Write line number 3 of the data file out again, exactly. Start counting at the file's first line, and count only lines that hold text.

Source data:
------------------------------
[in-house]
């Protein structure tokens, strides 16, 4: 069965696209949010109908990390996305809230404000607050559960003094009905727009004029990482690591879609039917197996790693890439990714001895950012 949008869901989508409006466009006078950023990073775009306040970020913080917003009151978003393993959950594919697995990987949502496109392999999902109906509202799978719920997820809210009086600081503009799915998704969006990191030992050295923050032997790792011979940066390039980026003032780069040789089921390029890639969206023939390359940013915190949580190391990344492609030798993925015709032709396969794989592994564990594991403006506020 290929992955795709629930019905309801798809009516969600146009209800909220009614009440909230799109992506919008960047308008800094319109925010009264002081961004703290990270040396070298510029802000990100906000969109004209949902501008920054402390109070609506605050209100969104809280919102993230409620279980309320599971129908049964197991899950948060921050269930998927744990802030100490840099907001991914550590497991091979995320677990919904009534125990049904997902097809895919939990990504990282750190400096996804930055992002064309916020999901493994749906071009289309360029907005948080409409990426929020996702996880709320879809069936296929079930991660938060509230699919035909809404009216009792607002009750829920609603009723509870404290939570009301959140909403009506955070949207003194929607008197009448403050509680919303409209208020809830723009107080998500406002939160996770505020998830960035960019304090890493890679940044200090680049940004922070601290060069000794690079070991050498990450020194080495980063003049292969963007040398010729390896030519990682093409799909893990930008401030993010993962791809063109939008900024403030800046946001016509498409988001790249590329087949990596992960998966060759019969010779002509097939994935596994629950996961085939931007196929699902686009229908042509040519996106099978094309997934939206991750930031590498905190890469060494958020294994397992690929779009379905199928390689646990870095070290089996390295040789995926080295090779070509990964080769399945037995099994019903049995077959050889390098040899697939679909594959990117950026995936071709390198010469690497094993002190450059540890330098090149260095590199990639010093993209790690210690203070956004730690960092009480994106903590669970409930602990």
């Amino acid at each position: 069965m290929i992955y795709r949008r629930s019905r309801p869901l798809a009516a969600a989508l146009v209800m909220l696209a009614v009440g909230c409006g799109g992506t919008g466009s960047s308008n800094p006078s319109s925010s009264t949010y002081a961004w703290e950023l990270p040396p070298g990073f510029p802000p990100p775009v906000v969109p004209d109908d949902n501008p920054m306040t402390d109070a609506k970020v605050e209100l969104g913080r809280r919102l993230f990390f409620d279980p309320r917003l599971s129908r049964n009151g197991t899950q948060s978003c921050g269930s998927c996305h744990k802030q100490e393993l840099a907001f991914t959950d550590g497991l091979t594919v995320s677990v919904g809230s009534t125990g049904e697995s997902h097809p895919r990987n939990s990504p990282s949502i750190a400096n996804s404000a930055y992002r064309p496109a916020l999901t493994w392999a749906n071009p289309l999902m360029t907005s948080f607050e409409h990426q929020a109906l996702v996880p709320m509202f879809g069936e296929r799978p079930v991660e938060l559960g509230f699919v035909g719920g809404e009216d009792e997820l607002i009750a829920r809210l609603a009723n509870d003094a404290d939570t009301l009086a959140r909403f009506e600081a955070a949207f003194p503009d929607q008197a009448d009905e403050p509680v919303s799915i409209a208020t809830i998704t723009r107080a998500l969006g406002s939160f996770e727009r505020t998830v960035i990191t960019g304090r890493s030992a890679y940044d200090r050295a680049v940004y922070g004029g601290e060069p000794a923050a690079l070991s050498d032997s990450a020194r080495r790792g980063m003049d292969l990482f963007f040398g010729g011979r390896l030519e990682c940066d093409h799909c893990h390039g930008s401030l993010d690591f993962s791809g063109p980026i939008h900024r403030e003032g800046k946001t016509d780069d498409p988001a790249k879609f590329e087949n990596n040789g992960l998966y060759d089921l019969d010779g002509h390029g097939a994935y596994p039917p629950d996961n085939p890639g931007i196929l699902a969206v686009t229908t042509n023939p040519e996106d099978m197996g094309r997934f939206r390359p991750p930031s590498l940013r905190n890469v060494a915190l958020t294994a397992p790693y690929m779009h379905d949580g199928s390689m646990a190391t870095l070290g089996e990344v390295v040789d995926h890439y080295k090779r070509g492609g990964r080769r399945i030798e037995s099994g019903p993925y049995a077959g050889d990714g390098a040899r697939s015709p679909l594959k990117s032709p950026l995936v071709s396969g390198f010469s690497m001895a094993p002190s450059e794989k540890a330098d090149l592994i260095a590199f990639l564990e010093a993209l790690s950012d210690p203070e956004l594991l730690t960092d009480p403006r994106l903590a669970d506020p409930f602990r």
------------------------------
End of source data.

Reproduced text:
């Amino acid at each position: 069965m290929i992955y795709r949008r629930s019905r309801p869901l798809a009516a969600a989508l146009v209800m909220l696209a009614v009440g909230c409006g799109g992506t919008g466009s960047s308008n800094p006078s319109s925010s009264t949010y002081a961004w703290e950023l990270p040396p070298g990073f510029p802000p990100p775009v906000v969109p004209d109908d949902n501008p920054m306040t402390d109070a609506k970020v605050e209100l969104g913080r809280r919102l993230f990390f409620d279980p309320r917003l599971s129908r049964n009151g197991t899950q948060s978003c921050g269930s998927c996305h744990k802030q100490e393993l840099a907001f991914t959950d550590g497991l091979t594919v995320s677990v919904g809230s009534t125990g049904e697995s997902h097809p895919r990987n939990s990504p990282s949502i750190a400096n996804s404000a930055y992002r064309p496109a916020l999901t493994w392999a749906n071009p289309l999902m360029t907005s948080f607050e409409h990426q929020a109906l996702v996880p709320m509202f879809g069936e296929r799978p079930v991660e938060l559960g509230f699919v035909g719920g809404e009216d009792e997820l607002i009750a829920r809210l609603a009723n509870d003094a404290d939570t009301l009086a959140r909403f009506e600081a955070a949207f003194p503009d929607q008197a009448d009905e403050p509680v919303s799915i409209a208020t809830i998704t723009r107080a998500l969006g406002s939160f996770e727009r505020t998830v960035i990191t960019g304090r890493s030992a890679y940044d200090r050295a680049v940004y922070g004029g601290e060069p000794a923050a690079l070991s050498d032997s990450a020194r080495r790792g980063m003049d292969l990482f963007f040398g010729g011979r390896l030519e990682c940066d093409h799909c893990h390039g930008s401030l993010d690591f993962s791809g063109p980026i939008h900024r403030e003032g800046k946001t016509d780069d498409p988001a790249k879609f590329e087949n990596n040789g992960l998966y060759d089921l019969d010779g002509h390029g097939a994935y596994p039917p629950d996961n085939p890639g931007i196929l699902a969206v686009t229908t042509n023939p040519e996106d099978m197996g094309r997934f939206r390359p991750p930031s590498l940013r905190n890469v060494a915190l958020t294994a397992p790693y690929m779009h379905d949580g199928s390689m646990a190391t870095l070290g089996e990344v390295v040789d995926h890439y080295k090779r070509g492609g990964r080769r399945i030798e037995s099994g019903p993925y049995a077959g050889d990714g390098a040899r697939s015709p679909l594959k990117s032709p950026l995936v071709s396969g390198f010469s690497m001895a094993p002190s450059e794989k540890a330098d090149l592994i260095a590199f990639l564990e010093a993209l790690s950012d210690p203070e956004l594991l730690t960092d009480p403006r994106l903590a669970d506020p409930f602990r």